Experts try to simplify identification of risky STEC strains

By Joseph James Whitworth contact

- Last updated on GMT

E. coli. Picture: Getty/Jezperklauzen
E. coli. Picture: Getty/Jezperklauzen
A group of experts have developed criteria for categorising potential risk of illness severity from Shiga toxin/verocytotoxin-producing E. coli (STEC/VTEC).

The Joint FAO/WHO Expert Meetings on Microbiological Risk Assessment (JEMRA) work is in response to a request from the Codex Committee on Food Hygiene (CCFH) for information on STEC in food.

STEC produce toxins known as Shiga toxins (Stx) which can cause disease in the gut.

Based on virulence genes and not serotype

The criteria includes five risk levels (highest to lowest) based on virulence gene combinations, which can be used to identify risk management goals for STEC and the testing regimes needed to monitor their achievement.

It is based on evidence of virulence gene profiles and associations with clinical severity.

The expert group concluded serotype of the STEC strain should not be considered a virulence criterion after a scientific review.

Beef, vegetables/fruits, dairy (primarily from unpasteurized products) and small ruminants’ meat are among the most important sources of foodborne STEC illness. 

Sarah Cahill, Codex senior food standards officer, said the approach is a change in paradigm for management of STEC.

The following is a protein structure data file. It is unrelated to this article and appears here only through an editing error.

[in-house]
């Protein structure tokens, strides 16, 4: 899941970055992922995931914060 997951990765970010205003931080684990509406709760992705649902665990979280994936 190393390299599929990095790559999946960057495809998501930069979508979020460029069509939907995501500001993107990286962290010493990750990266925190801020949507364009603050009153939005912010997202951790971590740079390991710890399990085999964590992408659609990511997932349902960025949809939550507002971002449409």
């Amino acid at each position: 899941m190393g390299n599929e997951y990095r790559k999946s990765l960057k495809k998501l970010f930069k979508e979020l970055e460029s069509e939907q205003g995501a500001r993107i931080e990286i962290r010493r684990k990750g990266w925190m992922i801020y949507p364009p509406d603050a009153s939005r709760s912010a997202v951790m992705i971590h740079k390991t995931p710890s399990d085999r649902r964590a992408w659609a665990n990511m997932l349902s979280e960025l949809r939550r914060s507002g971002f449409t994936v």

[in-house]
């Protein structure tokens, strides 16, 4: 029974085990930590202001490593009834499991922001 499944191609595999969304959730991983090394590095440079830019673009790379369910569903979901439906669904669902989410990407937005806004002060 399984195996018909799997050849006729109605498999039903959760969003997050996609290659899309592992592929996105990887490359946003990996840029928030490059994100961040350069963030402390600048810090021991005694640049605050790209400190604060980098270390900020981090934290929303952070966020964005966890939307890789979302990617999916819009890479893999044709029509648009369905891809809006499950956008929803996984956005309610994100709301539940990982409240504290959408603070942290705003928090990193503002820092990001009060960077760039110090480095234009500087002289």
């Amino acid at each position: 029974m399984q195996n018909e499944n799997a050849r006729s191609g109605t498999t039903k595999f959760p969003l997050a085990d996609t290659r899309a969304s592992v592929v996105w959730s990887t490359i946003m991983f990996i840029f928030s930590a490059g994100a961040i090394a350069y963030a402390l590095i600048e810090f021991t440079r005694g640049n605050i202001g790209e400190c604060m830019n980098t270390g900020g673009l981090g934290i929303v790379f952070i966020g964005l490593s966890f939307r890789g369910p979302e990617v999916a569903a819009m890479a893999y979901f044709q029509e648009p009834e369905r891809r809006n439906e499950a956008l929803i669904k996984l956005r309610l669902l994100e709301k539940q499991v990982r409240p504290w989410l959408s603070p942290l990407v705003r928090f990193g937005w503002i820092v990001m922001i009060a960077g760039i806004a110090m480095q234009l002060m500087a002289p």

“It is well recognized that STEC is a complex group of organisms so these efforts to try and simplify the identification of the strains of greatest risk was well appreciated​,” she said.

“Application of this approach will support harmonization of risk management of STEC and with experience in application and the data and information that generates, the categorization can be further refined and improved.”

STEC can grow in temperatures from 7 °C to 50 °C, with an optimum of 37 °C. Some can grow in acidic foods, down to a pH of 4.4 and in foods with a minimum water activity (aW​) of 0.95.

STEC is destroyed by cooking food until all parts reach a temperature of 70 °C or higher.

Science surrounding STEC

World Food Safety Day

Codex wants 7 June to be adopted by the UN General Assembly as World Food Safety Day.

The next session of the UN General Assembly starts on 18 September this year.

Costa Rica is driving the initiative for such a day. Food safety was the theme for World Health Day in 2015.

CCFH wanted to identify the global burden of disease due to STEC to determine which commodities to focus on in developing guidance.

CCFH chair, Dr Emilio Esteban, of the US Department of Agriculture, said: “JEMRA’s impartial and all-inclusive expert elicitation and discussion process is a transparent mechanism to get a full unbiased scientific perspective on STEC.”​  

It was presented at the tenth International Symposium on Shiga toxin producing Escherichia coli infections (VTEC2018) in Florence, Italy from 6-9 May.

Earlier this year, the BfR (Federal Institute for Risk Assessment) said prediction of the disease-causing potential of various strains was not yet possible.

Severity of disease depends on the type and amount of ingested STEC subgroups, said the German agency.

In addition to Shiga toxin, a protein for attaching the pathogens in the intestine (intimin) is an important factor in development of severe diarrhoea.

STEC strains can be better classified using modern molecular methods but a definite prediction of potential to cause disease is not possible so they are all listed as potentially virulent.

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